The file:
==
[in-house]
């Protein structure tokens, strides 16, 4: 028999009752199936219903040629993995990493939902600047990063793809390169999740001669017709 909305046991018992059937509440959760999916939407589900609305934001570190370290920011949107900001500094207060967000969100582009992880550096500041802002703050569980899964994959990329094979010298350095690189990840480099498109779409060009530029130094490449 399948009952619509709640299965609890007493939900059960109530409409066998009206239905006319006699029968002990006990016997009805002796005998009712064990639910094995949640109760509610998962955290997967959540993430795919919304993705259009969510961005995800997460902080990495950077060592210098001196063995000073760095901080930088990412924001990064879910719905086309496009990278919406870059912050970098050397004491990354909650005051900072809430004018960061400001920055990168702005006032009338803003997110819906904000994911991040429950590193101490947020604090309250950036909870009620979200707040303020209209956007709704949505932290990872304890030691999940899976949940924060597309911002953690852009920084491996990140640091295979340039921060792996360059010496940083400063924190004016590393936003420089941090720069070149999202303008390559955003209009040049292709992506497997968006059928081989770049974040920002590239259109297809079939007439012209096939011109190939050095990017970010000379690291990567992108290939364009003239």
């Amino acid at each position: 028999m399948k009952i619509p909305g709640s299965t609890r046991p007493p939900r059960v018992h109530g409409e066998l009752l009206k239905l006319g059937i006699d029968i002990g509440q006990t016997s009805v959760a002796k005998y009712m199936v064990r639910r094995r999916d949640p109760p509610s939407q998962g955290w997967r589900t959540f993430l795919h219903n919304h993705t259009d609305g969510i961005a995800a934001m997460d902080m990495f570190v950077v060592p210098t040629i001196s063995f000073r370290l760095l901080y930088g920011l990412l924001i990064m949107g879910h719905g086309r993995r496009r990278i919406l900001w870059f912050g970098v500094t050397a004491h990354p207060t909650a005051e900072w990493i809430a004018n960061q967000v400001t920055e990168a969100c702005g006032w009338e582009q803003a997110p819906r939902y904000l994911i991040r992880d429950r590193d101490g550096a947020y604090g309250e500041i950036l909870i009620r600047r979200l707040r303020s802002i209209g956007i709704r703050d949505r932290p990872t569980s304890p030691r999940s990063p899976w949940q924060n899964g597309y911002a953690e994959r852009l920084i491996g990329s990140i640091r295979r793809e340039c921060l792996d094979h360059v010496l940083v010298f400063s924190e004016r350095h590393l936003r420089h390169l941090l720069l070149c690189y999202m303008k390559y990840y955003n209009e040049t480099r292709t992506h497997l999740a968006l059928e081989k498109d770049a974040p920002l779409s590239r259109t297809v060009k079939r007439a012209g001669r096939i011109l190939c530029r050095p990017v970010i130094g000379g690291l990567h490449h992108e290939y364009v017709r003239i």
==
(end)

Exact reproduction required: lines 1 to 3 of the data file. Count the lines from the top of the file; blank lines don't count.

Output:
[in-house]
């Protein structure tokens, strides 16, 4: 028999009752199936219903040629993995990493939902600047990063793809390169999740001669017709 909305046991018992059937509440959760999916939407589900609305934001570190370290920011949107900001500094207060967000969100582009992880550096500041802002703050569980899964994959990329094979010298350095690189990840480099498109779409060009530029130094490449 399948009952619509709640299965609890007493939900059960109530409409066998009206239905006319006699029968002990006990016997009805002796005998009712064990639910094995949640109760509610998962955290997967959540993430795919919304993705259009969510961005995800997460902080990495950077060592210098001196063995000073760095901080930088990412924001990064879910719905086309496009990278919406870059912050970098050397004491990354909650005051900072809430004018960061400001920055990168702005006032009338803003997110819906904000994911991040429950590193101490947020604090309250950036909870009620979200707040303020209209956007709704949505932290990872304890030691999940899976949940924060597309911002953690852009920084491996990140640091295979340039921060792996360059010496940083400063924190004016590393936003420089941090720069070149999202303008390559955003209009040049292709992506497997968006059928081989770049974040920002590239259109297809079939007439012209096939011109190939050095990017970010000379690291990567992108290939364009003239």
């Amino acid at each position: 028999m399948k009952i619509p909305g709640s299965t609890r046991p007493p939900r059960v018992h109530g409409e066998l009752l009206k239905l006319g059937i006699d029968i002990g509440q006990t016997s009805v959760a002796k005998y009712m199936v064990r639910r094995r999916d949640p109760p509610s939407q998962g955290w997967r589900t959540f993430l795919h219903n919304h993705t259009d609305g969510i961005a995800a934001m997460d902080m990495f570190v950077v060592p210098t040629i001196s063995f000073r370290l760095l901080y930088g920011l990412l924001i990064m949107g879910h719905g086309r993995r496009r990278i919406l900001w870059f912050g970098v500094t050397a004491h990354p207060t909650a005051e900072w990493i809430a004018n960061q967000v400001t920055e990168a969100c702005g006032w009338e582009q803003a997110p819906r939902y904000l994911i991040r992880d429950r590193d101490g550096a947020y604090g309250e500041i950036l909870i009620r600047r979200l707040r303020s802002i209209g956007i709704r703050d949505r932290p990872t569980s304890p030691r999940s990063p899976w949940q924060n899964g597309y911002a953690e994959r852009l920084i491996g990329s990140i640091r295979r793809e340039c921060l792996d094979h360059v010496l940083v010298f400063s924190e004016r350095h590393l936003r420089h390169l941090l720069l070149c690189y999202m303008k390559y990840y955003n209009e040049t480099r292709t992506h497997l999740a968006l059928e081989k498109d770049a974040p920002l779409s590239r259109t297809v060009k079939r007439a012209g001669r096939i011109l190939c530029r050095p990017v970010i130094g000379g690291l990567h490449h992108e290939y364009v017709r003239i």